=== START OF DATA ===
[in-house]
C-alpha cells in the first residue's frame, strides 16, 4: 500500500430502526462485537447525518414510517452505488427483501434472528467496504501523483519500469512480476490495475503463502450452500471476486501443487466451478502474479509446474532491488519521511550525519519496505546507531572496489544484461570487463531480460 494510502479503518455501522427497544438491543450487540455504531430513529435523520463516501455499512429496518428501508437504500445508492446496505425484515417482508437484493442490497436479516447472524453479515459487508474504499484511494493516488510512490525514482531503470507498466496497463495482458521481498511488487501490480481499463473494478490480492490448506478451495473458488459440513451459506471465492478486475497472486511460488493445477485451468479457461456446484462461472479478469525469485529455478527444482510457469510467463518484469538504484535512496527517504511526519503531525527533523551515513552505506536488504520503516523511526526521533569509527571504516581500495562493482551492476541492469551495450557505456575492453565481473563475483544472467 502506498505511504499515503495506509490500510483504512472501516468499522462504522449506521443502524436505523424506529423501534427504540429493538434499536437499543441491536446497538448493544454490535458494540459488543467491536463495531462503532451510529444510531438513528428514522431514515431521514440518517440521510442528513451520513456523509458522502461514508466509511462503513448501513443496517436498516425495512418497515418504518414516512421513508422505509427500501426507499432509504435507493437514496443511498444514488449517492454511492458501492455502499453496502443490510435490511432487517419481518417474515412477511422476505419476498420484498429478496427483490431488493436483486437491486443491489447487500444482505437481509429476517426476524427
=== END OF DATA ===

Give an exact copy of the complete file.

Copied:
[in-house]
C-alpha cells in the first residue's frame, strides 16, 4: 500500500430502526462485537447525518414510517452505488427483501434472528467496504501523483519500469512480476490495475503463502450452500471476486501443487466451478502474479509446474532491488519521511550525519519496505546507531572496489544484461570487463531480460 494510502479503518455501522427497544438491543450487540455504531430513529435523520463516501455499512429496518428501508437504500445508492446496505425484515417482508437484493442490497436479516447472524453479515459487508474504499484511494493516488510512490525514482531503470507498466496497463495482458521481498511488487501490480481499463473494478490480492490448506478451495473458488459440513451459506471465492478486475497472486511460488493445477485451468479457461456446484462461472479478469525469485529455478527444482510457469510467463518484469538504484535512496527517504511526519503531525527533523551515513552505506536488504520503516523511526526521533569509527571504516581500495562493482551492476541492469551495450557505456575492453565481473563475483544472467 502506498505511504499515503495506509490500510483504512472501516468499522462504522449506521443502524436505523424506529423501534427504540429493538434499536437499543441491536446497538448493544454490535458494540459488543467491536463495531462503532451510529444510531438513528428514522431514515431521514440518517440521510442528513451520513456523509458522502461514508466509511462503513448501513443496517436498516425495512418497515418504518414516512421513508422505509427500501426507499432509504435507493437514496443511498444514488449517492454511492458501492455502499453496502443490510435490511432487517419481518417474515412477511422476505419476498420484498429478496427483490431488493436483486437491486443491489447487500444482505437481509429476517426476524427